There was a time when the black community and concealed carry did not mix. There were two main reasons behind this. The first reason was more than a century of Democrat-sponsored legislation aimed at keeping blacks unarmed. These efforts began before the Civil War, continued through the Reconstruction era and marked 20th-century attempts to control blacks through Jim Crow laws and other schemes. The second reason the black community and concealed carry did not mix was the fact that guns were chiefly viewed as a means by which criminals plied their trade in inner cities around the country. (If the reader understands that this second reason was an outgrowth of the attitude inculcated by Democrat-sponsored gun control, he or she will see that getting rid of the gun control was a key to changing attitudes toward guns in the black community.)
But we are living in the 21st century—a time when Republicans in the U.S. House and Senate, and in state legislatures across the country, have been wiping out the old gun control laws where they find them. And one of the results of this has been a robust growth in gun ownership and a record-setting surge in concealed carry. Moreover, blacks have been one of the demographics leading the growth in concealed-carry permit issuance.
Now, fast-forward to 2017 and pastors and church-goers are not the only black community members viewing guns in such a positive light.While the precise date of the new attitude toward concealed carry in the black community is hard to pinpoint, it is entirely fair to note that 2015 was a breakout year.
For example, on April 2, 2015, NPR reported that views on concealed carry were turning positive among black citizens. And they pointed to a PEW Research Poll showing “54 percent of blacks now see gun ownership as a good thing,” which is up from the “29 percent” who saw it that way two years ago.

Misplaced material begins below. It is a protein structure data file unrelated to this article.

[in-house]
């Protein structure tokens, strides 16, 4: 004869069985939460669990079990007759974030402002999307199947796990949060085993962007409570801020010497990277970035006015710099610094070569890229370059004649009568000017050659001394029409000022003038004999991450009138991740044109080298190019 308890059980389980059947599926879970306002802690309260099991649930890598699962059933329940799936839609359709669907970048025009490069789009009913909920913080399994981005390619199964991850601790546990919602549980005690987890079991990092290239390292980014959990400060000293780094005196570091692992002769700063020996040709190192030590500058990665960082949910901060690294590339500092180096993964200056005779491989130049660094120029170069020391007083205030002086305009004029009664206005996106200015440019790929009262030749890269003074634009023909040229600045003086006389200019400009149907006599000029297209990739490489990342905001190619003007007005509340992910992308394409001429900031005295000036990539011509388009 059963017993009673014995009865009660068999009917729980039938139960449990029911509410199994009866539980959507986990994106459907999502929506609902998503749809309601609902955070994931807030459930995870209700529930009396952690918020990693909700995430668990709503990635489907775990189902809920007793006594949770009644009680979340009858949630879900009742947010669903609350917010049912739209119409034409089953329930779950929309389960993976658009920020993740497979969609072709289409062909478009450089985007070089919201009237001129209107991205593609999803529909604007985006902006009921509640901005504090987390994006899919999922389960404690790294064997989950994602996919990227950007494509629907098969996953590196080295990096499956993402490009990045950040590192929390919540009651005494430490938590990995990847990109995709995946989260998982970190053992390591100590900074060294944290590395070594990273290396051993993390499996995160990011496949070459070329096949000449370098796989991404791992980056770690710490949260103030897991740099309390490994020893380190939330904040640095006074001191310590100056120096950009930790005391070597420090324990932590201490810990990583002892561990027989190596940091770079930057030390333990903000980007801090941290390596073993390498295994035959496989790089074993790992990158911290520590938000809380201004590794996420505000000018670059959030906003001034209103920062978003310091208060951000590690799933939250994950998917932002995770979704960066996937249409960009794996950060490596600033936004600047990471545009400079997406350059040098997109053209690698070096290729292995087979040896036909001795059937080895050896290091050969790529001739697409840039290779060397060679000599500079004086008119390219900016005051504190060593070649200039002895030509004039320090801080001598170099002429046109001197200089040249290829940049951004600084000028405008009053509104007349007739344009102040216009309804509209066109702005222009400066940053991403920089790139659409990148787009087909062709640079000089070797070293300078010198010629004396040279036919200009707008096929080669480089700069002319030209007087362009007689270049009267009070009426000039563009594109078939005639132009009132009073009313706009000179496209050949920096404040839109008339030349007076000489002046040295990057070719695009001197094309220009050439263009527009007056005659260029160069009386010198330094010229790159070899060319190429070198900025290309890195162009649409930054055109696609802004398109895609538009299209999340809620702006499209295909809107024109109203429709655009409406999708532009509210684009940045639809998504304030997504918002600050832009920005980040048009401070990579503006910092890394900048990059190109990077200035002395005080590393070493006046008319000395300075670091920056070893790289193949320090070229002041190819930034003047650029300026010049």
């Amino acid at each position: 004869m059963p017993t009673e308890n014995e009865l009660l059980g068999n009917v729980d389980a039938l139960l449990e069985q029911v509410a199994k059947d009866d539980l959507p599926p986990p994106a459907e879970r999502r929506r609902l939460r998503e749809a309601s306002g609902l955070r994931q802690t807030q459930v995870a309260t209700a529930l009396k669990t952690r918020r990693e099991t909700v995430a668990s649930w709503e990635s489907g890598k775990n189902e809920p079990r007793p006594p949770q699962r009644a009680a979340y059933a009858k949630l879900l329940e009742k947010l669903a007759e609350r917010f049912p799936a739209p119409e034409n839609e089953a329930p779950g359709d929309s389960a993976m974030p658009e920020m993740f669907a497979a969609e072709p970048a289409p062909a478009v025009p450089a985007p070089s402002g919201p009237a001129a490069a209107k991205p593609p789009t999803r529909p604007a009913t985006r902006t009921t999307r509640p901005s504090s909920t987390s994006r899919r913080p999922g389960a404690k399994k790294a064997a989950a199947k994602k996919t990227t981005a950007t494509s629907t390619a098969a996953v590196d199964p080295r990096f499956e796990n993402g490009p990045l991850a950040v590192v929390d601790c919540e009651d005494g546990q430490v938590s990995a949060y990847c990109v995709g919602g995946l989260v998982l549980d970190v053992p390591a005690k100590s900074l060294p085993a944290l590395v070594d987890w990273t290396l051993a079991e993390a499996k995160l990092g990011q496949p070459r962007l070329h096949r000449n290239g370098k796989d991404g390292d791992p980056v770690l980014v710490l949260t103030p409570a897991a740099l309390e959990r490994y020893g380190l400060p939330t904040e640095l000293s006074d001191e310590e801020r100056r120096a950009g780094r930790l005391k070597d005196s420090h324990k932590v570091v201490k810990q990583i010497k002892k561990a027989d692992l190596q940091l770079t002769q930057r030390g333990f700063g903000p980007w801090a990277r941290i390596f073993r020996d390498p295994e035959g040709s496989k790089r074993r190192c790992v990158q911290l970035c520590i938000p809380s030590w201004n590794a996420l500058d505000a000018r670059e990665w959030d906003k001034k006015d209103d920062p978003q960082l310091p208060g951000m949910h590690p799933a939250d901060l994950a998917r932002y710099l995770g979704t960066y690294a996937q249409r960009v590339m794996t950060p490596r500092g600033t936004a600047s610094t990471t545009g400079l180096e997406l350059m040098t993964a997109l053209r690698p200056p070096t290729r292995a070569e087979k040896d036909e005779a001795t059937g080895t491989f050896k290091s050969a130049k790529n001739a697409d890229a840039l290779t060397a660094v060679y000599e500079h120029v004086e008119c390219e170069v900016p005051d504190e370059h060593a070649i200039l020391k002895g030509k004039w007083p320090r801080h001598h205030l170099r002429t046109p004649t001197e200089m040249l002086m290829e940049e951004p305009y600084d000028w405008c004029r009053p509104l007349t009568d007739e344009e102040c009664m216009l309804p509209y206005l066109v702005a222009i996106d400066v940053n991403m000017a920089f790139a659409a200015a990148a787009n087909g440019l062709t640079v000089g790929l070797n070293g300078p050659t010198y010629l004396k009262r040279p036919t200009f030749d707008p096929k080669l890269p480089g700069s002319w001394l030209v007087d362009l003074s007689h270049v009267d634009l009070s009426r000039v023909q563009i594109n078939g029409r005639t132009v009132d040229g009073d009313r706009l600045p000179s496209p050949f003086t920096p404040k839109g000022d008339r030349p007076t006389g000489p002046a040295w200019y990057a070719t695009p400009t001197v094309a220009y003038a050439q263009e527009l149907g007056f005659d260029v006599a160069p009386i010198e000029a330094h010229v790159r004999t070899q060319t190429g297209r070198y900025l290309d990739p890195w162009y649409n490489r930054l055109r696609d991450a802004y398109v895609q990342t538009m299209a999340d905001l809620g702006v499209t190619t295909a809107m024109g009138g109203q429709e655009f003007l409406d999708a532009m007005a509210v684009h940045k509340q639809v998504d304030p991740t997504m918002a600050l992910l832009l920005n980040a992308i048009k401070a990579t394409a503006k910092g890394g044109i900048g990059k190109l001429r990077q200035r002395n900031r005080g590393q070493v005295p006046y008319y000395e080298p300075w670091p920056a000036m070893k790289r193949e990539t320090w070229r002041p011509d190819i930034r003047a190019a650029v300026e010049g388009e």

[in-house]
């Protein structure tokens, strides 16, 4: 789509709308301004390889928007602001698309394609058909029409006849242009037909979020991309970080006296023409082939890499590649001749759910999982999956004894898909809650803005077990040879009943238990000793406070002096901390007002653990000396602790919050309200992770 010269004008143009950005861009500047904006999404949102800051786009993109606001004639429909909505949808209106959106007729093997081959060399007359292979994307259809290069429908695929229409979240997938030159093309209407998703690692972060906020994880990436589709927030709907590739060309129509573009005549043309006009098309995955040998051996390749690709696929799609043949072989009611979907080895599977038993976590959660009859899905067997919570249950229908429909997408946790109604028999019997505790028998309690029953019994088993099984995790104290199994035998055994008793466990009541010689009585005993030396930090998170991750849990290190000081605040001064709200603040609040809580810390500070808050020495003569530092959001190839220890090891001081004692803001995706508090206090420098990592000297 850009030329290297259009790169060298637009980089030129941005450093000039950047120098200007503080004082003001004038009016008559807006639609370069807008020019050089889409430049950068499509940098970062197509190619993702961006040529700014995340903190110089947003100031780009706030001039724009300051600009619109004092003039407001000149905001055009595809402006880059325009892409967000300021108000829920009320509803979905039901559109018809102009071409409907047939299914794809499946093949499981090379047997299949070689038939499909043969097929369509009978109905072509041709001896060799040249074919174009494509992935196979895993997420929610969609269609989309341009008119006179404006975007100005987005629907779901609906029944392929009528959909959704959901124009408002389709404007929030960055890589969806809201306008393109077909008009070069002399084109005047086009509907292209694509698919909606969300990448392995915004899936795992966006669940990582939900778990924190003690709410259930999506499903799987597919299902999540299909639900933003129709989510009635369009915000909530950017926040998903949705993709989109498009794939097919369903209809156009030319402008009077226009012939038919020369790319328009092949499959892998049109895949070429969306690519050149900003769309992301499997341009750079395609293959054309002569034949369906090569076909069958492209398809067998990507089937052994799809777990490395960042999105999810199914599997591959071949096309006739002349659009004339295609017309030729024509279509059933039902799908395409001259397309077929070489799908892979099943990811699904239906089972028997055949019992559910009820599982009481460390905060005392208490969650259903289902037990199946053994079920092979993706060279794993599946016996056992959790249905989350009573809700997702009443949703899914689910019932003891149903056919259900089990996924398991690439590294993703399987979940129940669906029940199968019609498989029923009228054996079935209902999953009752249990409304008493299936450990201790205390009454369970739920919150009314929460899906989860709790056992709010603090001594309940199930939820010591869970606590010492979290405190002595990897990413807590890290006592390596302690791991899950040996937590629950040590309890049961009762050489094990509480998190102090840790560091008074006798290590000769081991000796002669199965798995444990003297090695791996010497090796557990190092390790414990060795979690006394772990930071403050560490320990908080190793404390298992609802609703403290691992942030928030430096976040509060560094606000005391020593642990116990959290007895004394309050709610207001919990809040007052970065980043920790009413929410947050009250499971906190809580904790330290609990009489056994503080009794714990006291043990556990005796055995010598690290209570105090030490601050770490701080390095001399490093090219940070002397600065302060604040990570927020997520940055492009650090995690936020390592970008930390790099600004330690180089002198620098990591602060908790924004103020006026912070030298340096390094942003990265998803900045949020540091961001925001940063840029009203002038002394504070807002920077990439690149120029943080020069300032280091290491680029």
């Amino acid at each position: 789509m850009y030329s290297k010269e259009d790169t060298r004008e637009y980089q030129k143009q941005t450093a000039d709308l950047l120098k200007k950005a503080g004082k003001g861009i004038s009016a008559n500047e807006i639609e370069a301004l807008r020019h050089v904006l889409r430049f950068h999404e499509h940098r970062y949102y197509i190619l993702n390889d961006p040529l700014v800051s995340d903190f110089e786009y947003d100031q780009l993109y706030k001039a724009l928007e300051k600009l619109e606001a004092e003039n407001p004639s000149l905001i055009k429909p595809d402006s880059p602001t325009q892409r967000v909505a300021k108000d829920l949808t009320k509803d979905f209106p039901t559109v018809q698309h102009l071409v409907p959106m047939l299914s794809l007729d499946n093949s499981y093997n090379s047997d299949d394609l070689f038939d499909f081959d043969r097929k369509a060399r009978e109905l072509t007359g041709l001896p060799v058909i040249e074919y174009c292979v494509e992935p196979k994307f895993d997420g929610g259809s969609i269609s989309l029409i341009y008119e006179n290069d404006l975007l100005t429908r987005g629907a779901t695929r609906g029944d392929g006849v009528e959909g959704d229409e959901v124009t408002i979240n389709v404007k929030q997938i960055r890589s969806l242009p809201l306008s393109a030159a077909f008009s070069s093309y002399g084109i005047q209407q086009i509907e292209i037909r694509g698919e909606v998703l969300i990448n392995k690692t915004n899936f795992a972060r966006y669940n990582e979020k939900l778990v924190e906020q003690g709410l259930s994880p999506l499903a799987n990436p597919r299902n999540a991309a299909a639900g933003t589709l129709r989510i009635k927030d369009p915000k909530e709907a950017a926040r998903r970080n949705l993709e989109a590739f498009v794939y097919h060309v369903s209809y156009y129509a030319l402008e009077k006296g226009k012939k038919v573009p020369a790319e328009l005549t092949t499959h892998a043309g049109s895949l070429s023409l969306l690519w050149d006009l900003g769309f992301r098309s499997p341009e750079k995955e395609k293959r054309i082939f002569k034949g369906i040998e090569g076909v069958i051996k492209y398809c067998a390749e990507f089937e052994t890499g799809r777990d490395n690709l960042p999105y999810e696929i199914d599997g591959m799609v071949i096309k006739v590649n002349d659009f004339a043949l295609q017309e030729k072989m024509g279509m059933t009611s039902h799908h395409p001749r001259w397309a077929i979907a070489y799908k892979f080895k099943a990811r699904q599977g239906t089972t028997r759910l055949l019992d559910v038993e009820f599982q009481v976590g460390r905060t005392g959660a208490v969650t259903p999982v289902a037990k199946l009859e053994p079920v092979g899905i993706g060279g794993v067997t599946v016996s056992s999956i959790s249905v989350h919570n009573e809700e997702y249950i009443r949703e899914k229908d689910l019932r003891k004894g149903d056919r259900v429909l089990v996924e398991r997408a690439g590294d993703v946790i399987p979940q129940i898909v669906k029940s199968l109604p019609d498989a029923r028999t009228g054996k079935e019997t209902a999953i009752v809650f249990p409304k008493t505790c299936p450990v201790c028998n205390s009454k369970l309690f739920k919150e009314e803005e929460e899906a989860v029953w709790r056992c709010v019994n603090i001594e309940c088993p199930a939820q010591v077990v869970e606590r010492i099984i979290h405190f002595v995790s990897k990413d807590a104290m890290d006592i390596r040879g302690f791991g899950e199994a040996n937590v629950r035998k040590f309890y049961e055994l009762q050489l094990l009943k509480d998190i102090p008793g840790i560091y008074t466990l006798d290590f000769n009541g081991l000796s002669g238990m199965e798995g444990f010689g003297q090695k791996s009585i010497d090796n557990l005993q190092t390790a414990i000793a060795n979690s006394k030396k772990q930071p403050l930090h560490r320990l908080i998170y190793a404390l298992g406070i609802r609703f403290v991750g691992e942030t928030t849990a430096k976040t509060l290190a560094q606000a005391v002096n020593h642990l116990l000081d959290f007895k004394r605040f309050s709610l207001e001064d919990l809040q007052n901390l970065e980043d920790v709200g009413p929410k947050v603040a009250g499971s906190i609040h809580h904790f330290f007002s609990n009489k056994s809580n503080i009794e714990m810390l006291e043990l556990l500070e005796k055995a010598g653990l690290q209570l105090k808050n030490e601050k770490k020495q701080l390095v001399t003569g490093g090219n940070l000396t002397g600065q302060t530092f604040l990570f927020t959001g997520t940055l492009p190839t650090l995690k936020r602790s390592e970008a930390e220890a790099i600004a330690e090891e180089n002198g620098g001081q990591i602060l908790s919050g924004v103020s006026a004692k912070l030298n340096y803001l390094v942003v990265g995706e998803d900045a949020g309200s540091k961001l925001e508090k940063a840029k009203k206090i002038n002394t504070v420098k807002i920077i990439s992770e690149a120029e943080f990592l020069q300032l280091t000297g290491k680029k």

Then came the attack on nine black churchgoers in Charleston, S.C.—an attack that proved to be a watershed moment regarding blacks and firearms for self-defense.
It was June 17, 2015, when Dylann Roof opened fire during a bible study, killing nine unarmed worshippers in Emanuel African Methodist Episcopal Church. It was roughly two weeks later—June 30, 2015—when some black pastors began saying black parishioners would be safer if their churches had guns.
Reuters pointed to Greater Bible Way Temple’s Bishop Ira Combs, a pastor in Jackson, Mich., who preaches with two armed men sitting close at hand. Combs referenced the Emanuel African Methodist Episcopal Church attack, saying, “If they had security, the assailant would not have been able to reload. All of us here are not going to turn the other cheek while you shoot us."
Combs was not alone in his assessment. Other black pastors also spoke to the safety they and their congregations derive from firearms.
And now, a new dawn is upon us—black women are leading the charge in gun ownership.Now, fast-forward to 2017 and pastors and church-goers are not the only black community members viewing guns in such a positive light. The Crime Prevention Research Center (CPRC) just released a study showing record growth in concealed carry in America and pointed out that blacks constitute one of the groups leading the record growth.
According to the CPRC, “the number of permit holders grew by a record 1.83 million” in 2016. Moreover, 2016 was the fourth year in which concealed-carry permits were increasingly being issued for persons other than white males. Women got permits at twice the rate of males during the time period of 2012 to 2016 and, during that same time period, “the number of black people with permits increased 30 percent faster than the number of whites with permits.”
That is a seismic shift.
And now, a new dawn is upon us—black women are leading the charge in gun ownership.
On July 23, 2017, Breitbart News reported that black women in Chicago were responding to the city’s non-stop violence by acquiring firearms and pursuing concealed-carry permits. The logic of this approach is unassailable: They are their own first line of defense, and the best tool for such defense is a handgun possessed by someone who knows how to use it.
AWR Hawkins is the Second Amendment columnist for Breitbart News and host of Bullets with AWR Hawkins, a Breitbart News podcast. He is also the political analyst for Armed American Radio. Follow him on Twitter: @AWRHawkins. Reach him directly at firstname.lastname@example.org.